Hopes about passage of Goods and Services Tax (GST) Bill were rekindled after the indirect tax reform proposal got an overwhelming support at the meeting of the empowered committee (EC) of state finance ministers in Kolkata. Recent Rajya Sabha elections have also increased the probability of the GST Bill being cleared in the coming monsoon session of Parliament with the new composition of the upper house more favourable for passage of the legislation.
On Tuesday, while briefing the media after Empowered Committee of state FMs meet, Finance Minister Arun Jaitley said, “Virtually all states have supported the idea of GST except Tamil Nadu which has some reservations.”
If the bill is cleared in Rajya Sabha in the upcoming session, the roll-out could be by April 1, 2017. The government had earlier targeted rollout of the nationwide single tax regime from April 1, 2016 but the constitutional amendment bill on GST has been stuck in the upper house due to opposition by the Congress party.
GST aims to simplify the current indirect tax regime by bringing all central and state levies.
A government panel in December 2015 recommended three broad rates for GST— (1) 17-18% as the standard rate for most goods and services, (2) 12% for essential items and (3) 40% for luxury items, tobacco etc. Precious metals will be taxed at 2-6%.
It also aims at simplifying country’s complex indirect tax system by (1) the ‘reclassification’ of the current huge number of tax rates into three broad rates and (2) the move to a common/standard rate for most goods and services.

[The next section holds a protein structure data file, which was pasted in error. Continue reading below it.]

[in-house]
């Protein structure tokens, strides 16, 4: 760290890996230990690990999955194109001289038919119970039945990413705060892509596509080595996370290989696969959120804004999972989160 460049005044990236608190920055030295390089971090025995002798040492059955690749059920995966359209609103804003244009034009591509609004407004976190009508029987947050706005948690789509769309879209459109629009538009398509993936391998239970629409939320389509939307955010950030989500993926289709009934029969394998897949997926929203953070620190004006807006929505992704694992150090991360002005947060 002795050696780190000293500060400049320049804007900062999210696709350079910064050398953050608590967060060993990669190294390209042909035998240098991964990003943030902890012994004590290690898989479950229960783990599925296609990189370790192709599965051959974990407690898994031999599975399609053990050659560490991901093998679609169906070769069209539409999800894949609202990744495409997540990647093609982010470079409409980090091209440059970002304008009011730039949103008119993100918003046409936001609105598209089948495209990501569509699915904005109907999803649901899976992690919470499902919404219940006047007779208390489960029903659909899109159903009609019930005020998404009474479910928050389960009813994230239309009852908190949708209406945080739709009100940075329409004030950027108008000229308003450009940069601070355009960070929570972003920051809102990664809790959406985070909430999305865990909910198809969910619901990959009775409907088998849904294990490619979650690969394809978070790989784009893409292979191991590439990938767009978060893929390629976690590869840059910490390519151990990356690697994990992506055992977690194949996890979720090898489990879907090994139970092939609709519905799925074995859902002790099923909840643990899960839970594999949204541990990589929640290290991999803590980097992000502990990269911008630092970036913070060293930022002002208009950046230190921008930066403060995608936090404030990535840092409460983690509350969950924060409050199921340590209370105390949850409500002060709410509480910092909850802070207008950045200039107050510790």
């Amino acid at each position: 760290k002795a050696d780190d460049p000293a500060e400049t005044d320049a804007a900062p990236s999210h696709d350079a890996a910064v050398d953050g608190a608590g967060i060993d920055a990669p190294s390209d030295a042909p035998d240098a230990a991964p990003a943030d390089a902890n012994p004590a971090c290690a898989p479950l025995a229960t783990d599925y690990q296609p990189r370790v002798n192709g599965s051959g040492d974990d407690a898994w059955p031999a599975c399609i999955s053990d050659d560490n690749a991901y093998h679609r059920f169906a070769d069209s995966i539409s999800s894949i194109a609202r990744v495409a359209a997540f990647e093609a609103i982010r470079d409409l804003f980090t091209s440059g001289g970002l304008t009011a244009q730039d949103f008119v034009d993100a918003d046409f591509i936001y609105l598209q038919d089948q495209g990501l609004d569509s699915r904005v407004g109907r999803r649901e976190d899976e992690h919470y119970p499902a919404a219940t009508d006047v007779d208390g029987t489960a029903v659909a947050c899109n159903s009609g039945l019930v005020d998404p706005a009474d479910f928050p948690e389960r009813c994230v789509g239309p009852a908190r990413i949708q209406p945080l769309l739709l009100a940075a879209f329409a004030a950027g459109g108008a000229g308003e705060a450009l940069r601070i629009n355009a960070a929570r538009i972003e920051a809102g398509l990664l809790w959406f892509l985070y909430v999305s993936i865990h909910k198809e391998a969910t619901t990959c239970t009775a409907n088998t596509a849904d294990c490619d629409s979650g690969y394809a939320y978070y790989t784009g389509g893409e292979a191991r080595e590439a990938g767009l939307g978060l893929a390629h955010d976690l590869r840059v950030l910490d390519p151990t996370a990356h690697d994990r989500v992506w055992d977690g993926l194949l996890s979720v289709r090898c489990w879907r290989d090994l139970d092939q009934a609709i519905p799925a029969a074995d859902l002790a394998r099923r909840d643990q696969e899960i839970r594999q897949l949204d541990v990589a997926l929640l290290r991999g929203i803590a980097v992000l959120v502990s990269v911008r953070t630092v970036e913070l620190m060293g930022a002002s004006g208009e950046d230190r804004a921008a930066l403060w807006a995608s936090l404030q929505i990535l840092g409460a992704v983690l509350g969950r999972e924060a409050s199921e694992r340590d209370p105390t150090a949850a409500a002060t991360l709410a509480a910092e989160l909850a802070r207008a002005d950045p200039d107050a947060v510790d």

According to experts, roll of GST will benefit sectors like logistics, automobiles, consumer durables, telecom, among others. Though implementation of GST is some time away, stocks may start discounting the impact sooner.
With the help of Kotak Institutional Equities, we look at the sectors that could benefit from GST rollout:
Automobiles: The automobile sector could benefit significantly if the government accepts the recommendations of the GST panel and puts automobiles (except luxury cars) in the general category of standard goods and services with a rate of 17-18 per cent. In particular, UVs attract indirect taxes of over 40 per cent.
FMCG: Several consumer staples attract nil or low indirect tax currently. Even if they are classified as essential items, they could still attract the lower GST rate of 12 per cent. Edible items like bakery, edible oils, honey and certain beauty and personal care items like coconut hair oil and sanitary napkins could see a higher tax incidence. Logistics costs in FMCG companies could come down as they rationalise their warehouses to cater to the pan-India market as opposed to individual warehouses for each state. This could also help them save significantly on their working capital requirements.
Consumer durables: The current incidence of tax on this sector (12.5 per cent excise on the cost of production – which is typically 50-55 per cent of the final selling price – and 12.5-14.5 per cent of state VAT on the selling price) could significantly come down to the standard GST rate of 17-18 per cent of the selling price. This could have a positive impact on sectors like air conditioners, fans, microwave oven, refrigerator and washing machines, among others.
Media and entertainment: Multiplex companies like PVR pay 25 per cent of the ARPU (average ticket price + F&B spends per head) in the form of taxes in three broad areas— (1) entertainment tax of 27 per cent on net ticket sales, (2) VAT on F&B of 8 per cent and (3) service tax on input costs for which there is no set off available. GST will reduce the overall tax burden and can help increase the EBITDA margin of PVR by 300-400 bps.
Telecom: The current service tax rate of 15 per cent on telecom bills will add their bit to the standard GST rates, thereby increasing the cost to the consumer marginally.